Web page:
Who is monitoring potential harmful practices?
The Competition & Markets Authority ("CMA") has a wide range of consumer powers, in addition to its powers to ensure that businesses comply with competition law.
In March 2020, the CMA set up a COVID-19 Taskforce. One of the key objectives of the Taskforce is to scrutinise market developments and identify harmful practices as they emerge. One key area that the Taskforce is considering is consumer contracts, cancellation terms and refunds. The travel and hospitality sector has been the focus for much of the CMA's attention as most complaints have been in this area.
Additionally, the Taskforce is also reviewing harmful pricing practices that have occurred since the start of the pandemic.
What is CMA doing in relation to such harmful practices?
In recent weeks, there have been an increasing number of reports referring to consumers being subjected to cancellation and refund policies that breach consumer protection law. In response, the CMA has launched a programme to review the allegations that have been made against some businesses.
The Taskforce may consider taking enforcement action against those companies that exploit the pandemic. However, to date the main step that the CMA has taken is to publish guidance on how businesses should be upholding consumer rights in the pandemic.
Under what circumstances should consumers receive a refund?
The CMA considers that for most consumer contracts, the customer should expect to be offered a full refund in the following circumstances:
- The contract has been cancelled by the business without it providing any of the promised goods or services to the consumer;
- Government public health measures mean that the consumer is not allowed or cannot use the services, and consequently either the consumer or the business has cancelled the contract.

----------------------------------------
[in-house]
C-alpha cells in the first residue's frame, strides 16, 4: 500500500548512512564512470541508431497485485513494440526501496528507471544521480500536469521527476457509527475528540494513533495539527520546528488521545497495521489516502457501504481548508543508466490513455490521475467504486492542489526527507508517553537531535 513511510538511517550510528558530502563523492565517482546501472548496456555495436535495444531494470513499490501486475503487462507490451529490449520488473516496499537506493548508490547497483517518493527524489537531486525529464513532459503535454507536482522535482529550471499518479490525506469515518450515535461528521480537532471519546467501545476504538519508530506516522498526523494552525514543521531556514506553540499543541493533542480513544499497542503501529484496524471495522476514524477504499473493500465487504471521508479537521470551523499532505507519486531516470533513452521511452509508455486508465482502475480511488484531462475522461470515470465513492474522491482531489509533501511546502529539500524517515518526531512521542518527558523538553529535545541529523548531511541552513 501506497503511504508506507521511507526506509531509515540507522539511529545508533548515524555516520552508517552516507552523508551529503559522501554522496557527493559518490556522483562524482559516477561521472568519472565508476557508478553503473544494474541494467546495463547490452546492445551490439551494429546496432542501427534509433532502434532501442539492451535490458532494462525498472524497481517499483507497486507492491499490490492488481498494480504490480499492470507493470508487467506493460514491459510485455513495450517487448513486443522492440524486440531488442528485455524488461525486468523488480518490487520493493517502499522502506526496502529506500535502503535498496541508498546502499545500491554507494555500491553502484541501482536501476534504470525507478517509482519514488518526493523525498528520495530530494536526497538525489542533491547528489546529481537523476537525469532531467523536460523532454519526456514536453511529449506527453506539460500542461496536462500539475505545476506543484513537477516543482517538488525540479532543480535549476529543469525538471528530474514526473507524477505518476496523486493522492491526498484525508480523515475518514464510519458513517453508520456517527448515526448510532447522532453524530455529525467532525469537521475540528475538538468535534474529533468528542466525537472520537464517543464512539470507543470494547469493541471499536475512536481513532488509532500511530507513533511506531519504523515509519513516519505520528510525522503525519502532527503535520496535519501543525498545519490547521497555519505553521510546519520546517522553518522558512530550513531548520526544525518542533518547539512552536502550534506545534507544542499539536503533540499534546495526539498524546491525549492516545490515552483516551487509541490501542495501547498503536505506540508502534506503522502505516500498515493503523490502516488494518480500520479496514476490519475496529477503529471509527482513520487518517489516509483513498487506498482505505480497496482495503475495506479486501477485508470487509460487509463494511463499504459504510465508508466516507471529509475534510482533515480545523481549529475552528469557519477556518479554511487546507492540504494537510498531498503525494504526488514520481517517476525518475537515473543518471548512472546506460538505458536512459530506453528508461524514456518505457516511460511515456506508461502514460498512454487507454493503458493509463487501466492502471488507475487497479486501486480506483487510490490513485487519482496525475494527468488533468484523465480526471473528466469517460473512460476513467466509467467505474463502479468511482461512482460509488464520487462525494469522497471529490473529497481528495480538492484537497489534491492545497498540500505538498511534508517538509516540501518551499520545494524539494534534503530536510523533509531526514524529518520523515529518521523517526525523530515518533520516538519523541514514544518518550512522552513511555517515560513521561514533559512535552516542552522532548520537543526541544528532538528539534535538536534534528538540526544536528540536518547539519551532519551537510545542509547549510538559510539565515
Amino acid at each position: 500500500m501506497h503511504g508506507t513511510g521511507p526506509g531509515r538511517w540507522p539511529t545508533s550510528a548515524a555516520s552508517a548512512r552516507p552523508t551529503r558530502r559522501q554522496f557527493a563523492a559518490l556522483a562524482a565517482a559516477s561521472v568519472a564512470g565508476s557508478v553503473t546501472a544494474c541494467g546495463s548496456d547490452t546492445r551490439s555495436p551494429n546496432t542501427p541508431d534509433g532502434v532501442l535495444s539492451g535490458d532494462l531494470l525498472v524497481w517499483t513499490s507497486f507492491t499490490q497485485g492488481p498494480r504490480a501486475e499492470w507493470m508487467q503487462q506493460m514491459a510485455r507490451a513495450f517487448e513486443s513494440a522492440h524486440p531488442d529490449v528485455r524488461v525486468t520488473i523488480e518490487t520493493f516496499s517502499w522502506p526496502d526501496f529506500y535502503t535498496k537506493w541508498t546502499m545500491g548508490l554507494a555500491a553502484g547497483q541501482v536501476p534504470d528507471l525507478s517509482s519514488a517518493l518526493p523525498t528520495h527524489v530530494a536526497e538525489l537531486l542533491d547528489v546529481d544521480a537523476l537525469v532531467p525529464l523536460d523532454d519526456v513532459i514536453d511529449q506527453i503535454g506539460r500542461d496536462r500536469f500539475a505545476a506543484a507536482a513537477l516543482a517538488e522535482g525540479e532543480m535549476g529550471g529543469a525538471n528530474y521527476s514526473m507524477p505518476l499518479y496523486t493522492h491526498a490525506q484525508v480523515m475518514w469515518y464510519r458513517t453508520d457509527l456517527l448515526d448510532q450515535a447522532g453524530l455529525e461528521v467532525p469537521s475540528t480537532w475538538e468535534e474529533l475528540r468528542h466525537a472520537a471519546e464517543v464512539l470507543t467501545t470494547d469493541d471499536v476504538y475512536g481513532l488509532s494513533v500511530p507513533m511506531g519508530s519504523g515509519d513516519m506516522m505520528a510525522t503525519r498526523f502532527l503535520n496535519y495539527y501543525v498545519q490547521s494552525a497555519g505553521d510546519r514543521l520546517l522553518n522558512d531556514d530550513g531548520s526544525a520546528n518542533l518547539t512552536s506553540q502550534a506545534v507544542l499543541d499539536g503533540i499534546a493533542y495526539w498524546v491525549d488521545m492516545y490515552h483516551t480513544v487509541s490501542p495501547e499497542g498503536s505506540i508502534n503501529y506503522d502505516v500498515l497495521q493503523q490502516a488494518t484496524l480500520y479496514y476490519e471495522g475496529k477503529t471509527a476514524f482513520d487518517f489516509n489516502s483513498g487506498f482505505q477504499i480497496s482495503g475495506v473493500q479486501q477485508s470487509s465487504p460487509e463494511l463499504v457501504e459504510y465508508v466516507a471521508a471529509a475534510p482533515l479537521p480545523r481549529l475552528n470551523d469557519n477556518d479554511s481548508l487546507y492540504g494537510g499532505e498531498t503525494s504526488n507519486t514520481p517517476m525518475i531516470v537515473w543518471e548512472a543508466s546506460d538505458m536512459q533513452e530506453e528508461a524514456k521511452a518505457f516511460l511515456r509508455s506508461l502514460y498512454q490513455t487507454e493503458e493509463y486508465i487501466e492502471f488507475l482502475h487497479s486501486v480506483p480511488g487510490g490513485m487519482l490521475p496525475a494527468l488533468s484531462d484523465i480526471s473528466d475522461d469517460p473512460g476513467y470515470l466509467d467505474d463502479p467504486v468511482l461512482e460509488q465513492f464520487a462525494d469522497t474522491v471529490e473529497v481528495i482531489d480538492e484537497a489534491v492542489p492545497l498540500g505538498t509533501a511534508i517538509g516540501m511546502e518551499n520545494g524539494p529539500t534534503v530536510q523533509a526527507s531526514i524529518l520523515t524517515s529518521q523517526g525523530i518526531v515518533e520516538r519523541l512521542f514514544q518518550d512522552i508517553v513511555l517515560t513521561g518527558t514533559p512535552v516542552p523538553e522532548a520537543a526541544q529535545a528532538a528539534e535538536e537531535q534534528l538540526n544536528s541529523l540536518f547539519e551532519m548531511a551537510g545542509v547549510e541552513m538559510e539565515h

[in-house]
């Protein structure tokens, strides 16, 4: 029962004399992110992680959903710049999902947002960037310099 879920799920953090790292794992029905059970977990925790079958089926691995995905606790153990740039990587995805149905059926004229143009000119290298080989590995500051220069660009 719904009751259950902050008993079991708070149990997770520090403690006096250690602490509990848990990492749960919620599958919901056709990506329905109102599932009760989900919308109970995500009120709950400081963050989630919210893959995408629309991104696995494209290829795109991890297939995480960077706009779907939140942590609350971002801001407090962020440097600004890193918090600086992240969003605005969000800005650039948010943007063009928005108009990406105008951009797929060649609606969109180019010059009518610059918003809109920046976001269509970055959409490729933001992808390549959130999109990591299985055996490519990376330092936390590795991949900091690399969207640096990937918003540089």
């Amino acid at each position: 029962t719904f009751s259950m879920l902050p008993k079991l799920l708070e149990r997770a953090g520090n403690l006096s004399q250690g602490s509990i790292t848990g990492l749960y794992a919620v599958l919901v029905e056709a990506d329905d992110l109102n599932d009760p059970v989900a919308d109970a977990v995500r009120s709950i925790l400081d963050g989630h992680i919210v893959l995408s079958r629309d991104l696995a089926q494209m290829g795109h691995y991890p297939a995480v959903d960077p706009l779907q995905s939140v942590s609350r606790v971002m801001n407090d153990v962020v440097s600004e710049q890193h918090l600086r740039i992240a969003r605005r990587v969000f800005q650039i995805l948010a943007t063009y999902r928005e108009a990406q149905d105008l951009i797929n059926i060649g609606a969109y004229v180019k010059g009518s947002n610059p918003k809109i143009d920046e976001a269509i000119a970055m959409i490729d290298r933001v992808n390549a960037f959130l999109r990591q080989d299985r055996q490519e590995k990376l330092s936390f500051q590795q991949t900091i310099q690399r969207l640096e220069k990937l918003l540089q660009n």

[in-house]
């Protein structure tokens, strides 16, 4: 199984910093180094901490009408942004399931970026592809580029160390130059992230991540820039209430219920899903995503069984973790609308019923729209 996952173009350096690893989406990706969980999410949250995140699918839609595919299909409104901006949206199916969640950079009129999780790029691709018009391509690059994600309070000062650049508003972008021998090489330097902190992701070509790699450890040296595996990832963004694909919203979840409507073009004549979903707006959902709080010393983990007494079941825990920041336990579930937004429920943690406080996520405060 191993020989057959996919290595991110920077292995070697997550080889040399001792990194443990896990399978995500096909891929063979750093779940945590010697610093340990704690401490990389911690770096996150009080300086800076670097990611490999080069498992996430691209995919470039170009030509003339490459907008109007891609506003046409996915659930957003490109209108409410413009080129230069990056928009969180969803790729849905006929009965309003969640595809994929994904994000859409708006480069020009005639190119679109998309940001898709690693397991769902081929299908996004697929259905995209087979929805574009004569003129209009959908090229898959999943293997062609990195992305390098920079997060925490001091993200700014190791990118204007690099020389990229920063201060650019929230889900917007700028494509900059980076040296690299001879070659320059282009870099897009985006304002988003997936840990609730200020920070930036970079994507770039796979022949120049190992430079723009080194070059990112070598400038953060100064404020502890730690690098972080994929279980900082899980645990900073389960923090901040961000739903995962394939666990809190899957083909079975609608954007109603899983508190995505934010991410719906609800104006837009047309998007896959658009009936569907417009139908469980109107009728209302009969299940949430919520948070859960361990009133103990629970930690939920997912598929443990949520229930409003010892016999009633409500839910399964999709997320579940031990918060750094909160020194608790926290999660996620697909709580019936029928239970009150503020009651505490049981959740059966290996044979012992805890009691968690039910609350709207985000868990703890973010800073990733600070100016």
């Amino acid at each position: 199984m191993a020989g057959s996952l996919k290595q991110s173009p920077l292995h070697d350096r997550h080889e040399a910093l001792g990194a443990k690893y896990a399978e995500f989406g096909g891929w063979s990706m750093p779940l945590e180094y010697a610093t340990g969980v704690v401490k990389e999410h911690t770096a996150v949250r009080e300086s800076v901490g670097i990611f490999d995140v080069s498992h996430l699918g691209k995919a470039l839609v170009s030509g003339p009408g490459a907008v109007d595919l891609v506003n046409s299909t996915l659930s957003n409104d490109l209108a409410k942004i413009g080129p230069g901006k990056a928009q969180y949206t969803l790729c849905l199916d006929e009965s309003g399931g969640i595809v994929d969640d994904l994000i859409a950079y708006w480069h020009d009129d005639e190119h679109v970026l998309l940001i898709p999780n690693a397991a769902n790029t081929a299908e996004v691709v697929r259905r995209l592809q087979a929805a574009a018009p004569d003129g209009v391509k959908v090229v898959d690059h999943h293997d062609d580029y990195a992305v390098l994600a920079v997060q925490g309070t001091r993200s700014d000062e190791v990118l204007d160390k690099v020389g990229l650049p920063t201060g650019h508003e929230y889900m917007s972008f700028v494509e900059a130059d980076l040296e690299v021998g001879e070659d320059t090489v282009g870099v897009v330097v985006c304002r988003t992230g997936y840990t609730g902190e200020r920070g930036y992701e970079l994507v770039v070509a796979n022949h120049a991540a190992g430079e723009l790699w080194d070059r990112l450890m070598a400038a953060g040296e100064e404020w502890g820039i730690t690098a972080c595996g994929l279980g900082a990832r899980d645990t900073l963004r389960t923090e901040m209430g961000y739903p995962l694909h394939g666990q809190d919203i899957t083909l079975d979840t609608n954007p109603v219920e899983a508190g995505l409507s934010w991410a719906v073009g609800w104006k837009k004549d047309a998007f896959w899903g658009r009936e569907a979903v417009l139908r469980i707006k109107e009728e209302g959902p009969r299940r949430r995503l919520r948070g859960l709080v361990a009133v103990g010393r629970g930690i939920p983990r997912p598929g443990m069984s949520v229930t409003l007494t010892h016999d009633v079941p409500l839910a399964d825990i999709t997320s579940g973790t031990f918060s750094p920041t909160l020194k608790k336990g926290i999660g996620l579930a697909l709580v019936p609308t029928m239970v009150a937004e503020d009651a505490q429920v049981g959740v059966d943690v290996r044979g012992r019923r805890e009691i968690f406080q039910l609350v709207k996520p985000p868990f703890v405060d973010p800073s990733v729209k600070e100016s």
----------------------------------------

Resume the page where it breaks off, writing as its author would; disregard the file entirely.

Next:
The CMA considers that in most cases the consumer will be entitled to a refund even if the business has stated that any deposit or advance payment was non-refundable.
Further, the CMA has stated that businesses should not charge an admin fee (or equivalent) for processing refunds. While the CMA does recognise that it may take businesses longer than normal to process refunds, the CMA has stated that refunds should still be processed within a reasonable time.
What are the limited exceptions to full refunds?
The CMA has noted that there may be some limited exceptions to consumers receiving full refunds. For instance, the consumer may have already have received some of the services they have paid for in advance. In such cases, the CMA considers that the consumer should normally be entitled to receive a refund on at least those services that have not yet been provided. However, it would likely be acceptable for the consumer to pay for those services that it had already received.
The CMA commented that where a business has been prevented from providing a service to the consumer because of Government public health measures, then in some circumstances, the business may be able to deduct a contribution to its incurred costs in relation to the specific contract in question. This will be subject to them the business trying to mitigate its loss by claiming such costs elsewhere. It is important to note that the CMA considers that such circumstances are likely to be relatively rare.
Can vouchers be offered instead of a full refund?